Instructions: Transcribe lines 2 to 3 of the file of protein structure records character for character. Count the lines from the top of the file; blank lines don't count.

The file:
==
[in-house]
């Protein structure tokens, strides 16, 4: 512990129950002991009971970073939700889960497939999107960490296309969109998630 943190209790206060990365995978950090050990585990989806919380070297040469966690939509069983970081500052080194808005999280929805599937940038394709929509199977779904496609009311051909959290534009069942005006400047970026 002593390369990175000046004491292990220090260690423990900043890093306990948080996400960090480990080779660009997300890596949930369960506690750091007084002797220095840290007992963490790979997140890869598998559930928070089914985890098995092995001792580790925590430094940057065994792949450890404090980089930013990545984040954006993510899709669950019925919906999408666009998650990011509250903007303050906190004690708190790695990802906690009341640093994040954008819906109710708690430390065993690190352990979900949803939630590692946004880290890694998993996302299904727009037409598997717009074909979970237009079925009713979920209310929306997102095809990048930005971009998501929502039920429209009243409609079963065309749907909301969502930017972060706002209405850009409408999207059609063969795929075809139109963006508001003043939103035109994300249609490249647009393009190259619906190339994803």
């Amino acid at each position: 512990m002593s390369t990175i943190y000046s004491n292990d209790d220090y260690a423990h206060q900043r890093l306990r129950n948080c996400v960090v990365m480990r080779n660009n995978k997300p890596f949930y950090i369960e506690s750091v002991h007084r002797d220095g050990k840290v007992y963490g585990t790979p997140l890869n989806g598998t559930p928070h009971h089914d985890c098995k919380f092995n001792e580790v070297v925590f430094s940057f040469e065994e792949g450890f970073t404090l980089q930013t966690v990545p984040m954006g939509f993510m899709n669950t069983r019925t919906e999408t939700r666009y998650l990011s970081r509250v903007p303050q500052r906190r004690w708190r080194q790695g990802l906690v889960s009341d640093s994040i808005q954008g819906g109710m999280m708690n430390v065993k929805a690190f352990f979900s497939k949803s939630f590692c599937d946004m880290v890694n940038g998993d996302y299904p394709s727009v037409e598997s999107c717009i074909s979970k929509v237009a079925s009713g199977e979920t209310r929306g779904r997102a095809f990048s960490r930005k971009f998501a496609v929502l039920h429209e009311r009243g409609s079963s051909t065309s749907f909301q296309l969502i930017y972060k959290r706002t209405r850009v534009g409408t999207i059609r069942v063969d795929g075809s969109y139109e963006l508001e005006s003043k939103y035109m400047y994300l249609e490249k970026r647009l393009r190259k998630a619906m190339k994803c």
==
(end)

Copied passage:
């Protein structure tokens, strides 16, 4: 512990129950002991009971970073939700889960497939999107960490296309969109998630 943190209790206060990365995978950090050990585990989806919380070297040469966690939509069983970081500052080194808005999280929805599937940038394709929509199977779904496609009311051909959290534009069942005006400047970026 002593390369990175000046004491292990220090260690423990900043890093306990948080996400960090480990080779660009997300890596949930369960506690750091007084002797220095840290007992963490790979997140890869598998559930928070089914985890098995092995001792580790925590430094940057065994792949450890404090980089930013990545984040954006993510899709669950019925919906999408666009998650990011509250903007303050906190004690708190790695990802906690009341640093994040954008819906109710708690430390065993690190352990979900949803939630590692946004880290890694998993996302299904727009037409598997717009074909979970237009079925009713979920209310929306997102095809990048930005971009998501929502039920429209009243409609079963065309749907909301969502930017972060706002209405850009409408999207059609063969795929075809139109963006508001003043939103035109994300249609490249647009393009190259619906190339994803």
């Amino acid at each position: 512990m002593s390369t990175i943190y000046s004491n292990d209790d220090y260690a423990h206060q900043r890093l306990r129950n948080c996400v960090v990365m480990r080779n660009n995978k997300p890596f949930y950090i369960e506690s750091v002991h007084r002797d220095g050990k840290v007992y963490g585990t790979p997140l890869n989806g598998t559930p928070h009971h089914d985890c098995k919380f092995n001792e580790v070297v925590f430094s940057f040469e065994e792949g450890f970073t404090l980089q930013t966690v990545p984040m954006g939509f993510m899709n669950t069983r019925t919906e999408t939700r666009y998650l990011s970081r509250v903007p303050q500052r906190r004690w708190r080194q790695g990802l906690v889960s009341d640093s994040i808005q954008g819906g109710m999280m708690n430390v065993k929805a690190f352990f979900s497939k949803s939630f590692c599937d946004m880290v890694n940038g998993d996302y299904p394709s727009v037409e598997s999107c717009i074909s979970k929509v237009a079925s009713g199977e979920t209310r929306g779904r997102a095809f990048s960490r930005k971009f998501a496609v929502l039920h429209e009311r009243g409609s079963s051909t065309s749907f909301q296309l969502i930017y972060k959290r706002t209405r850009v534009g409408t999207i059609r069942v063969d795929g075809s969109y139109e963006l508001e005006s003043k939103y035109m400047y994300l249609e490249k970026r647009l393009r190259k998630a619906m190339k994803c």